I'm really not an expert on distribution, so you may want to seek out other resources on this aspect of magazine publishing. As far as I can tell, there are three basic routes you can take when it comes to distribution. One is to pass it out free as promo and depend on your advertising dollars as revenue. OZONE was given out free for about three years, and we still give out promo copies through street teams in certain areas in addition to the copies available for sale on newsstand. (We also sell wholesale to indie retailers.) This is a good way to get people talking about your magazine, because everyone loves free stuff, but you're also spending a lot of money on printing. Plus, it requires a lot of time, effort, and travel. The second option is to sign up with smaller distributors or wholesalers that will accept virtually any magazine and place it in a limited amount of stores. Unfortunately, most of them will charge you significant fees per store and shipping costs per magazine. You shouldn't expect to receive large checks. Even if your magazine sells well, by the time their retailer takes their percentage (usually anywhere from 50-60%) and the distributor deducts their fees, there won't be much left. Most of your revenue will still have to come from advertising, but at least you will benefit from the visibility of being seen on newsstands.
The third option, and the one which I am still learning about, is to sign an exclusive contract with a major distributor. You can basically count the number of major distributors on one hand. They're like the WEA or the UMG or the Zomba of the publishing world; all the labels consolidated into one. They deal with many of the smaller distributors and wholesalers mentioned above, but have the power to negotiate better percentages and fees. Major distributors take a flat percentage of your sales, reach out to chain stores to get authorization for new titles, and handle all the paperwork and headaches. They're also harder to reach, and much more exclusive, so they won't accept every magazine. They're looking for titles which are well-funded, well-connected, and established. If you're trying to link up with a major distributor, hiring a distribution consultant can help in the process but of course that means spending more money. Major distribution is not necessarily a good thing for every magazine. You have to wait til the time is right. If you're reaching a very limited specialized audience, you may want to be strictly subscription-based. Or, you may want to try the other methods above to build an audience first, which will give you more leverage when seeking a major distribution deal (Just like an indie artist seeking a major record deal).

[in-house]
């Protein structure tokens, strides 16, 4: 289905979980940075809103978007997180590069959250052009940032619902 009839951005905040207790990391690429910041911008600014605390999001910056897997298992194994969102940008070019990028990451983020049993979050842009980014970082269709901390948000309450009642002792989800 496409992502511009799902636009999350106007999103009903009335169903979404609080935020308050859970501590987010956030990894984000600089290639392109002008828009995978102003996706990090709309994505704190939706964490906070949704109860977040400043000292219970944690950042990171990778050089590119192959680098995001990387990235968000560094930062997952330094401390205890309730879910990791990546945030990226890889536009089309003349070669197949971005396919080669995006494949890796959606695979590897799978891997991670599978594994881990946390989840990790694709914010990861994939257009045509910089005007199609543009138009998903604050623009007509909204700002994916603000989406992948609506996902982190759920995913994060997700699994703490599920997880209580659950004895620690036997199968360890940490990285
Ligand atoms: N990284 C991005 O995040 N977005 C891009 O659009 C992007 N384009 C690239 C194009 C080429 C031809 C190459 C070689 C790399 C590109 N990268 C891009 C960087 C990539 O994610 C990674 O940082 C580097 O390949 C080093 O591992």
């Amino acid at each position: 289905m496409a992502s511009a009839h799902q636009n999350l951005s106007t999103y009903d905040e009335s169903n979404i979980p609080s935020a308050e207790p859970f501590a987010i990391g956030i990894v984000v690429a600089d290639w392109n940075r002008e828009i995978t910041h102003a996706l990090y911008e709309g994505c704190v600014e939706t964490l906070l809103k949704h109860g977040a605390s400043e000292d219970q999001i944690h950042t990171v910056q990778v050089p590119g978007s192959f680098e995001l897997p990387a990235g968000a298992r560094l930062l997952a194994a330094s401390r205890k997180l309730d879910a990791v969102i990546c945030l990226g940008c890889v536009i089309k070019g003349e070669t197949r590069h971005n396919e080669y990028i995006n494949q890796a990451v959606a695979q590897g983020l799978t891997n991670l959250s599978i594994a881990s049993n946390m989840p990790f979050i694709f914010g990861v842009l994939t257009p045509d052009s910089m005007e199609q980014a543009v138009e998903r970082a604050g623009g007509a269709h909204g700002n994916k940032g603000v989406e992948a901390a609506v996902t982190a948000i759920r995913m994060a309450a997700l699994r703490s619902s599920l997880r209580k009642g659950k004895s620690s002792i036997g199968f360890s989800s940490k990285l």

Even after you've signed with a major distribution deal, that doesn't automatically guarantee you placement in major chains. Places like 7-11, Walgreens, and airport bookstores often charge hefty fees to place your magazine on their shelves. If you don't have an investor or a steady stream of advertising dollars already flowing in, pursue other distribution options first.
Haha! You didn't think I was gonna give up all the game in one issue, did you? I'm not a salesperson. Before I started the magazine someone told me, "If you just do what you love to do, the money will come," and I didn't believe him, but it turns out there's some truth to that statement.
- Julia Beverly, firstname.lastname@example.org